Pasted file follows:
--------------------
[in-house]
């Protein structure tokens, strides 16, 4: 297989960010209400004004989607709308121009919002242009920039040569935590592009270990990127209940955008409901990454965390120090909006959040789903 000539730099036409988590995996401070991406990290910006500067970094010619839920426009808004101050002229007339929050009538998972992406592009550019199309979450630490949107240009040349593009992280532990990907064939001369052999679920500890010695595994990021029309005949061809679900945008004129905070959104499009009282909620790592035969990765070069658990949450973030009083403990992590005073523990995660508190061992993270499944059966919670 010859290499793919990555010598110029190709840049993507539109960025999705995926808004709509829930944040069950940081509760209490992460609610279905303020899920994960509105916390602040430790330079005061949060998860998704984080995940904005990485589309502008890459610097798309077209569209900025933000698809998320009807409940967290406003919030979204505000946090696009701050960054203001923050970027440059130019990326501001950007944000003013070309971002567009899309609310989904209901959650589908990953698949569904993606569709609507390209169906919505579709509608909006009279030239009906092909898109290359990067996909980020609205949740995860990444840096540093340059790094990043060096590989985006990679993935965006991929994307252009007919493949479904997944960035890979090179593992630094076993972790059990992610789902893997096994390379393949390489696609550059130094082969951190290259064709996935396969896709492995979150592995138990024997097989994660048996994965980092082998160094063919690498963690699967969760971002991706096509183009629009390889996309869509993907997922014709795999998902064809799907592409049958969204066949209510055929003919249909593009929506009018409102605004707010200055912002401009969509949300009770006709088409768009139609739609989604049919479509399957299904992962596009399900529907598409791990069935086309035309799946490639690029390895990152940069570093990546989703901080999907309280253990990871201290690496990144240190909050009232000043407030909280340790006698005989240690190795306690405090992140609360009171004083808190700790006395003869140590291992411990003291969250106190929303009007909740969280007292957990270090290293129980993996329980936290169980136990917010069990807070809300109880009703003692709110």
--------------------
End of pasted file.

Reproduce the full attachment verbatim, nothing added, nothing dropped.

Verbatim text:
[in-house]
């Protein structure tokens, strides 16, 4: 297989960010209400004004989607709308121009919002242009920039040569935590592009270990990127209940955008409901990454965390120090909006959040789903 000539730099036409988590995996401070991406990290910006500067970094010619839920426009808004101050002229007339929050009538998972992406592009550019199309979450630490949107240009040349593009992280532990990907064939001369052999679920500890010695595994990021029309005949061809679900945008004129905070959104499009009282909620790592035969990765070069658990949450973030009083403990992590005073523990995660508190061992993270499944059966919670 010859290499793919990555010598110029190709840049993507539109960025999705995926808004709509829930944040069950940081509760209490992460609610279905303020899920994960509105916390602040430790330079005061949060998860998704984080995940904005990485589309502008890459610097798309077209569209900025933000698809998320009807409940967290406003919030979204505000946090696009701050960054203001923050970027440059130019990326501001950007944000003013070309971002567009899309609310989904209901959650589908990953698949569904993606569709609507390209169906919505579709509608909006009279030239009906092909898109290359990067996909980020609205949740995860990444840096540093340059790094990043060096590989985006990679993935965006991929994307252009007919493949479904997944960035890979090179593992630094076993972790059990992610789902893997096994390379393949390489696609550059130094082969951190290259064709996935396969896709492995979150592995138990024997097989994660048996994965980092082998160094063919690498963690699967969760971002991706096509183009629009390889996309869509993907997922014709795999998902064809799907592409049958969204066949209510055929003919249909593009929506009018409102605004707010200055912002401009969509949300009770006709088409768009139609739609989604049919479509399957299904992962596009399900529907598409791990069935086309035309799946490639690029390895990152940069570093990546989703901080999907309280253990990871201290690496990144240190909050009232000043407030909280340790006698005989240690190795306690405090992140609360009171004083808190700790006395003869140590291992411990003291969250106190929303009007909740969280007292957990270090290293129980993996329980936290169980136990917010069990807070809300109880009703003692709110």